Neonatal Updates

Aly H, et al. Melatonin use for neuroprotection in perinatal asphyxia: a randomized controlled pilot study. J Perinatol. 2015;35(3):186-91. Thirty asphyxiated infants undergoing hypothermia were randomized to melatonin or not, in a study from Egypt. The melatonin was given enterally, and serum concentrations rose in the treated group. There were some potential benefits in the melatonin infants, with less seizures and improved MRI appearance. But this was a very small unblinded study, so a high risk of bias, but very interesting, suggestive results.

Livingston MH, et al. Glycerin Enemas and Suppositories in Premature Infants: A Meta-analysis. Pediatrics. 2015;135(6):1093-106. I must say I have never ordered a glycerin enema for a baby (or for anyone else for that matter), but I have occasionally given a suppository for a baby who has not stooled for a couple of days and appears distended. The three trials included in this meta-analysis are all of routine use of glycerine suppos or enemas. The trials all have some significant limitations, but they show, in general, that there may be a minor effect on the stool pattern, but no other clinical benefits, and there may be an increase in Necrotizing Enterocolitis. The relative risk for NEC was very high at 2.72, but with wide 95% confidence intervals which include the possibility of no effect.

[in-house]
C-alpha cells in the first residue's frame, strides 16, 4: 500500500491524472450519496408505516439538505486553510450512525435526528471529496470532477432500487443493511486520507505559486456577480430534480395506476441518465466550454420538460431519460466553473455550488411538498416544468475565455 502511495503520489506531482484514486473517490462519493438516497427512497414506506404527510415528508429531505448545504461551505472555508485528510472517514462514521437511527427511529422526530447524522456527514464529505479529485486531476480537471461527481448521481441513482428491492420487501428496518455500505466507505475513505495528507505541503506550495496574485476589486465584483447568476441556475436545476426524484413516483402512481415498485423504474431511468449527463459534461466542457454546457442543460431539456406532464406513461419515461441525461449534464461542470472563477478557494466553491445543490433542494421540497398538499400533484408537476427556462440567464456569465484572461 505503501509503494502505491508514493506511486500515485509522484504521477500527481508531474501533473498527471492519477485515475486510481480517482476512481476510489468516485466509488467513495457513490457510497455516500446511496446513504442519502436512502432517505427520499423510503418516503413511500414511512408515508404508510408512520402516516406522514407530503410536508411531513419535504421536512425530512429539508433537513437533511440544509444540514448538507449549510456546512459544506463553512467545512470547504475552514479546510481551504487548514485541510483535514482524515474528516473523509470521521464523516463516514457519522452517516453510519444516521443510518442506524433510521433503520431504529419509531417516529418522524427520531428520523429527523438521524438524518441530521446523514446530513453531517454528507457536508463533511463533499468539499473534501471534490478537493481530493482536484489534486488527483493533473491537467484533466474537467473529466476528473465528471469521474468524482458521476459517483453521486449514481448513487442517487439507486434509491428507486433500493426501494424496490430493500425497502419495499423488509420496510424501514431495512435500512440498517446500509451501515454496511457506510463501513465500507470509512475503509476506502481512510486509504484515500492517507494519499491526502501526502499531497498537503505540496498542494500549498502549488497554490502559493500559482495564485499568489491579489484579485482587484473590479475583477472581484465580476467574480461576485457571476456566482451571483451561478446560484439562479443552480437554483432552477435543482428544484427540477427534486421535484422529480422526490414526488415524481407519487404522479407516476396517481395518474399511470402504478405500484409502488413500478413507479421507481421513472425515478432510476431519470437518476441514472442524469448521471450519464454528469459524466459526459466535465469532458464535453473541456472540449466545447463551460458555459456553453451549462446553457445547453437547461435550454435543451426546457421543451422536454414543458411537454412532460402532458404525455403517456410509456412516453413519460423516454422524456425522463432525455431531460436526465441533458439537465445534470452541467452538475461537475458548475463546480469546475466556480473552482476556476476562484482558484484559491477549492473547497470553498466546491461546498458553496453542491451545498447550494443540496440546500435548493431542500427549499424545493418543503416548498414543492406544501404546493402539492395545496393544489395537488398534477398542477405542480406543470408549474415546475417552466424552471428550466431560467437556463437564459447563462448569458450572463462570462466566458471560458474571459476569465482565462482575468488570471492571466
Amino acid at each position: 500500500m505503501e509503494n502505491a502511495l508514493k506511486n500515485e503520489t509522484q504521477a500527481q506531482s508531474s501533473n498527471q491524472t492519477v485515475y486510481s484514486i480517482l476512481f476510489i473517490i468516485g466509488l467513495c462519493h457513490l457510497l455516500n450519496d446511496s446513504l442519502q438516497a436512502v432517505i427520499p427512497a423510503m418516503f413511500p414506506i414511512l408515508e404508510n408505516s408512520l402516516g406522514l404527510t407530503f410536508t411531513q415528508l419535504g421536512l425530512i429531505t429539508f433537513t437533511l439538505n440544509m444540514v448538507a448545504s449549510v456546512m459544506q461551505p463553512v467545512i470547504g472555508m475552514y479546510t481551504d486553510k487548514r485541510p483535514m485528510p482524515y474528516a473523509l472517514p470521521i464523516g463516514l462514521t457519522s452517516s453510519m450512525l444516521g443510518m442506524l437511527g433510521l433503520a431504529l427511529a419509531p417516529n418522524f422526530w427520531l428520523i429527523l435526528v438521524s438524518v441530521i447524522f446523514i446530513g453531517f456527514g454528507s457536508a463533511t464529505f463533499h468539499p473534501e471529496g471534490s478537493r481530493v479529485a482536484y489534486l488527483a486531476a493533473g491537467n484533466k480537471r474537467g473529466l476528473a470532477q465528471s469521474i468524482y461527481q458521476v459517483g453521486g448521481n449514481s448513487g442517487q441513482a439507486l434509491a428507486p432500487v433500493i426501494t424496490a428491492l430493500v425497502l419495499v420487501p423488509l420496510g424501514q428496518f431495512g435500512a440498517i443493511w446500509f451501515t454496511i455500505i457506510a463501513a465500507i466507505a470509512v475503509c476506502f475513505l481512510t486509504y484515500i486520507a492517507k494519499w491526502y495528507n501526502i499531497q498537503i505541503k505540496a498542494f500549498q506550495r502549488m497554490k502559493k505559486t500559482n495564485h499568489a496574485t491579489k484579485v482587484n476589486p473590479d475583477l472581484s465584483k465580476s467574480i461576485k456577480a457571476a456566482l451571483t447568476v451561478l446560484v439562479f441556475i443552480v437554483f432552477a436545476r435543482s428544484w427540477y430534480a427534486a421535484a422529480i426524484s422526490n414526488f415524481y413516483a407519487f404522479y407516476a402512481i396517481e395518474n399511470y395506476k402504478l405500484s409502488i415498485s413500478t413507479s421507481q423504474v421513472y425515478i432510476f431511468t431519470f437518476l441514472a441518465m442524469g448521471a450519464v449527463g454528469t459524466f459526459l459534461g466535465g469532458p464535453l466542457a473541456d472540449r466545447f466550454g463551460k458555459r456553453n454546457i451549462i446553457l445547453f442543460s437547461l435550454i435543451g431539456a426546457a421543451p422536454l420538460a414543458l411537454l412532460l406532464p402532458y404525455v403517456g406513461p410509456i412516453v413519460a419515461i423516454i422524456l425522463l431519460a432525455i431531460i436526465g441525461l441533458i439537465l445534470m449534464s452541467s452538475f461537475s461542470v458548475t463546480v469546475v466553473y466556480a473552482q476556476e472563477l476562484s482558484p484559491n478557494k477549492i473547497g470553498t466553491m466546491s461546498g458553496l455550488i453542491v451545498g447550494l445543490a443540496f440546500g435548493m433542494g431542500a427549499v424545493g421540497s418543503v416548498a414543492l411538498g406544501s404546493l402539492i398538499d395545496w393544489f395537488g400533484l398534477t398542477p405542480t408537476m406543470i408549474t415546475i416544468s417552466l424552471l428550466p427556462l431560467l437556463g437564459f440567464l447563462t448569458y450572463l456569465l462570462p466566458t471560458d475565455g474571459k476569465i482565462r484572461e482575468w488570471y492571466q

I don’t really understand the rationale behind doing further trials of this subject, even though the authors of this review note that there are 3 that have been or are being done. With the data already in the literature, including the potential for an increase in NEC, I think that routine glycerine suppositories should be avoided, and even occasional intermittent use should be reconsidered or abandoned.

van Pul C, et al. Safe patient monitoring is challenging but still feasible in a neonatal intensive care unit with single family rooms. Acta Paediatrica. 2015;104(6):e247-e54. As many of us are moving toward single patient rooms, a common concern is how to provide alarm surveillance. If a nurse has two patients, as is usual in most places around the world for the more stable NICU patient, and is in a room suctioning a baby, for example, what happens when the other babies ventilator circuit comes apart? The problem is obviously compounded at break times. Many centers have adopted technological solutions which lead to distributed alarms, so the caregivers are supplied with wireless devices that receive alarms, with the primary nurse receiving alarms immediately for her/his patients, and a second nurse receiving the alarm if the first is not able to respond. One thing that I don’t see in the publication is how long it takes on a daily basis to log each primary or secondary nurse or other caregiver to their patient(s). We are expecting a substantial time commitment for that process when we move to our new unit, in about 18 months. This study is reassuring that a workable system can be developed which does not increase the alarm fatigue of the nurses. A system which includes important equipment alarms including the ventilator would be an improvement.